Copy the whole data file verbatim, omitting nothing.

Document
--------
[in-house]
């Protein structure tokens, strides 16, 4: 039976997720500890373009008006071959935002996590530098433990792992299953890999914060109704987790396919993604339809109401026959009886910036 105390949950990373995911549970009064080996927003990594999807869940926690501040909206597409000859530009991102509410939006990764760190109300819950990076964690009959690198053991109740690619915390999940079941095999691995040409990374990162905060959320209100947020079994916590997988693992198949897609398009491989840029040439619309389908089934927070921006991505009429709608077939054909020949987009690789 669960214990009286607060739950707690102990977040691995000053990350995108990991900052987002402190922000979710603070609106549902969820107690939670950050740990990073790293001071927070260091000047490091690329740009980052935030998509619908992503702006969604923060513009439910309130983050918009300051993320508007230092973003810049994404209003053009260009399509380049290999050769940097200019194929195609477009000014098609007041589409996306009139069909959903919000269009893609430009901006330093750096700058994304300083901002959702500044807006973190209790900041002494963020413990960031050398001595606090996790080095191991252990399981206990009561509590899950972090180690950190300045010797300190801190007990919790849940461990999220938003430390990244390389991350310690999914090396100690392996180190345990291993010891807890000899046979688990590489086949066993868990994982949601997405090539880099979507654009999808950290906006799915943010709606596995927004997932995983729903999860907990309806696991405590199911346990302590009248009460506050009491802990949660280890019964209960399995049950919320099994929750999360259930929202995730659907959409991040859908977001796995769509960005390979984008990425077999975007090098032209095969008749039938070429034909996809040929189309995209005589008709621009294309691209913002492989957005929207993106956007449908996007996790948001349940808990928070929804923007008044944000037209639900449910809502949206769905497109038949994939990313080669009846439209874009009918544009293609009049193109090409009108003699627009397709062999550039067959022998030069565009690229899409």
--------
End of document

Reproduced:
[in-house]
């Protein structure tokens, strides 16, 4: 039976997720500890373009008006071959935002996590530098433990792992299953890999914060109704987790396919993604339809109401026959009886910036 105390949950990373995911549970009064080996927003990594999807869940926690501040909206597409000859530009991102509410939006990764760190109300819950990076964690009959690198053991109740690619915390999940079941095999691995040409990374990162905060959320209100947020079994916590997988693992198949897609398009491989840029040439619309389908089934927070921006991505009429709608077939054909020949987009690789 669960214990009286607060739950707690102990977040691995000053990350995108990991900052987002402190922000979710603070609106549902969820107690939670950050740990990073790293001071927070260091000047490091690329740009980052935030998509619908992503702006969604923060513009439910309130983050918009300051993320508007230092973003810049994404209003053009260009399509380049290999050769940097200019194929195609477009000014098609007041589409996306009139069909959903919000269009893609430009901006330093750096700058994304300083901002959702500044807006973190209790900041002494963020413990960031050398001595606090996790080095191991252990399981206990009561509590899950972090180690950190300045010797300190801190007990919790849940461990999220938003430390990244390389991350310690999914090396100690392996180190345990291993010891807890000899046979688990590489086949066993868990994982949601997405090539880099979507654009999808950290906006799915943010709606596995927004997932995983729903999860907990309806696991405590199911346990302590009248009460506050009491802990949660280890019964209960399995049950919320099994929750999360259930929202995730659907959409991040859908977001796995769509960005390979984008990425077999975007090098032209095969008749039938070429034909996809040929189309995209005589008709621009294309691209913002492989957005929207993106956007449908996007996790948001349940808990928070929804923007008044944000037209639900449910809502949206769905497109038949994939990313080669009846439209874009009918544009293609009049193109090409009108003699627009397709062999550039067959022998030069565009690229899409």